The Need to Represent the World in Children’s Learning Apps

As a kid, I always wondered why so many games didn’t have interesting girl characters. I grew up in the era of Super Mario World, Sonic the Hedgehog, Zelda, and an assortment of first-person shooter games starring tough white guys. You know the situation’s not great when Princess Peach is the closest you get to seeing someone even vaguely like yourself in a game–and you can’t even play as her.

One of the major challenges of designing a game for a diverse worldwide audience is tackling issues of representation. We need to ensure that we provide a set of character options that allow children to create a character who could represent them while exposing them to children who differ from them.

Many recent articles have highlighted the dearth of people of color in popular children’s books. The Census Bureau estimates that about half of children in the U.S. under the age of 5 are nonwhite, but the Cooperative Children’s Book Center found that only about 14% percent of children’s books published involve or are written by people of color.

The concern about the lack of representation in children’s media is twofold and impacts all children, not just those underrepresented. First, for underrepresented groups, it makes it difficult to see themselves in different roles or conveys the idea that their experiences don’t matter. Second, for overrepresented groups, it makes it difficult for them to see others as belonging and also prevents them from learning about the similarities and differences across groups and cultures.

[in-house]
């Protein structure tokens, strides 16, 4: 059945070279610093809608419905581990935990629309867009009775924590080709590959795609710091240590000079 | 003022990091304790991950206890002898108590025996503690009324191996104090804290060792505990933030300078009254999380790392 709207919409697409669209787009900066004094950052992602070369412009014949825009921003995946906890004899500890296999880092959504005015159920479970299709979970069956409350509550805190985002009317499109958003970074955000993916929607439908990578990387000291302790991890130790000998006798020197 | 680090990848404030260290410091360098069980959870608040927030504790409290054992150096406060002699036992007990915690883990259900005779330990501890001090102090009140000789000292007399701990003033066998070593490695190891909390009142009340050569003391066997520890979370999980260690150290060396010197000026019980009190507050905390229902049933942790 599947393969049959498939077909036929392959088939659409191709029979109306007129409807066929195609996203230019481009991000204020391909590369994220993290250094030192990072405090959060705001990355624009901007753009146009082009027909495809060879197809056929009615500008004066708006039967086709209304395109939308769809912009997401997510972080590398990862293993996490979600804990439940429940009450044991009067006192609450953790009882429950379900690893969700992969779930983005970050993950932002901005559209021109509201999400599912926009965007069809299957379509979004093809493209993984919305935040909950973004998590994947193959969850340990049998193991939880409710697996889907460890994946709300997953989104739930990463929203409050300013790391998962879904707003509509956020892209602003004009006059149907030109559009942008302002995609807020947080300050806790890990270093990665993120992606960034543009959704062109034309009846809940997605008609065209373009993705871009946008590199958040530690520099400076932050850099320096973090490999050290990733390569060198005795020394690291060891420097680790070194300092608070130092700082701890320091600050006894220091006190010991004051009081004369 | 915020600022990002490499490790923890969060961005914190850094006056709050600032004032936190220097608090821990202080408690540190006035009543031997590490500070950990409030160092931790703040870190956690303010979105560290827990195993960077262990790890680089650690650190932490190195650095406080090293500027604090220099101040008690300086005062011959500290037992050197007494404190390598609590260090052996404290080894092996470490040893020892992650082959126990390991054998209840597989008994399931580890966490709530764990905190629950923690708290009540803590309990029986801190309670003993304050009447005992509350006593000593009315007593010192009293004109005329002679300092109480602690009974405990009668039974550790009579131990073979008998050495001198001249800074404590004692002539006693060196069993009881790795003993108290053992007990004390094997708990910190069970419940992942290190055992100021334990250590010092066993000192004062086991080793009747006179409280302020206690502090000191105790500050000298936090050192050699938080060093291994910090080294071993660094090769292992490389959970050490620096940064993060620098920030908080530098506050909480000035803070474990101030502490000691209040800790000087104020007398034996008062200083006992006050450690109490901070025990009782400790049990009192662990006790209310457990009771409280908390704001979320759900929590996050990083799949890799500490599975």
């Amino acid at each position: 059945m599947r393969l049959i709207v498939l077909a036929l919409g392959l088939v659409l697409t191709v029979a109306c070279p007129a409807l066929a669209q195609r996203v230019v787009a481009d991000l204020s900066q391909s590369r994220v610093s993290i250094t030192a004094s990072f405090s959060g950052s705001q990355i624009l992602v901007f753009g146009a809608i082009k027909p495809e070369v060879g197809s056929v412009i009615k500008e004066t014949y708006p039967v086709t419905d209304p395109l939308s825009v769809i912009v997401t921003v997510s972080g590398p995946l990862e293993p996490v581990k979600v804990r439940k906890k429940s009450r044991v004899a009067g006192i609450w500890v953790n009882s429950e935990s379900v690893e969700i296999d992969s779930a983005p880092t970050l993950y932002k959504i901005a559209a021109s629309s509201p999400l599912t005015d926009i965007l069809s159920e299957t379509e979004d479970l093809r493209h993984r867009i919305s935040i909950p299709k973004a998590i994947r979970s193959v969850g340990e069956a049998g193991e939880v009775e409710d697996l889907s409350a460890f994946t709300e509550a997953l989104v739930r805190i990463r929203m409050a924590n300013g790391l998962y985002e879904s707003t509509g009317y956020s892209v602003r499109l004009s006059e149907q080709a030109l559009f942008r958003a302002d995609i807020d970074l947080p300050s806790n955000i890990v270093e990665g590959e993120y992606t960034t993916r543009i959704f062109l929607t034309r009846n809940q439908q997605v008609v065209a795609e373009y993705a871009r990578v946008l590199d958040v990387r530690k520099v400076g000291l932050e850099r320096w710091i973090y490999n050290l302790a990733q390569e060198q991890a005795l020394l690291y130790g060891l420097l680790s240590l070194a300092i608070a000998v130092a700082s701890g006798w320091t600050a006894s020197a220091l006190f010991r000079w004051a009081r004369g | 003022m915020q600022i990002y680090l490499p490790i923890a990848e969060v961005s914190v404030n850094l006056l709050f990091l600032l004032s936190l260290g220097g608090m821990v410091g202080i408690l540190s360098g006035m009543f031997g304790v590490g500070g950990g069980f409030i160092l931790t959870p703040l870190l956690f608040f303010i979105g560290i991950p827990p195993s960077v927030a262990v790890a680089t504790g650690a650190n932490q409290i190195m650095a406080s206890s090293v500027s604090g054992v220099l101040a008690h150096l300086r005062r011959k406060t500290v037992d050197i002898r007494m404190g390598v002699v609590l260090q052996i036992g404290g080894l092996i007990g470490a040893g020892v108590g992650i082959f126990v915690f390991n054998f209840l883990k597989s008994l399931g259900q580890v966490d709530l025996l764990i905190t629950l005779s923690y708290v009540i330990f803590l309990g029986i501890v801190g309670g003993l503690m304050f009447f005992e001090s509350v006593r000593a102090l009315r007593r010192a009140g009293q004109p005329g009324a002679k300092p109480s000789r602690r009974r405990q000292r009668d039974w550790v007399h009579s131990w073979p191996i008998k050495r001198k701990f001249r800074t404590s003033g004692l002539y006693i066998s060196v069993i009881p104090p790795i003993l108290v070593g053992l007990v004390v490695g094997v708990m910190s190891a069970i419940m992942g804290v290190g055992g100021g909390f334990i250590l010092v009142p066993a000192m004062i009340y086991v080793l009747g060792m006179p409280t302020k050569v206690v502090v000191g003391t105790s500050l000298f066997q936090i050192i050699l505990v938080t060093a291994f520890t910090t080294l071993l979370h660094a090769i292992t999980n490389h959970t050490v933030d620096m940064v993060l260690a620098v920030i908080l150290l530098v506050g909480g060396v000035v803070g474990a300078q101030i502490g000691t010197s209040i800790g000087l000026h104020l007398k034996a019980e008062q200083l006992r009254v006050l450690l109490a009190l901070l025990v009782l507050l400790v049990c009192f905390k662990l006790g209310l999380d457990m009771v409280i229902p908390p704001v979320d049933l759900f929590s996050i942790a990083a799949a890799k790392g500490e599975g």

This problem extends to children’s games as well, and as app creators, we feel it’s our responsibility to work to correct this issue in our products.

We are in the process of developing supporting characters in our learning games to ensure that children learn more about others. As a child progresses through the app, he/she will meet characters who expose them to different cultures and people. Although this requires extra effort to research and revise, we know that it’s an important part of ensuring that our app leads to excellent learning outcomes outside of just the academic content.

We are also building an interface that allows children to create their own character using a variety of different skin tones, hair colors, eye shapes, clothing, and other features. We want every child to be able to point to their character and say, “That’s me!” and know that they too can be the protagonist of any adventure they can imagine.

A few early versions of possible characters with clothes more common to the U.S. Many more to come!

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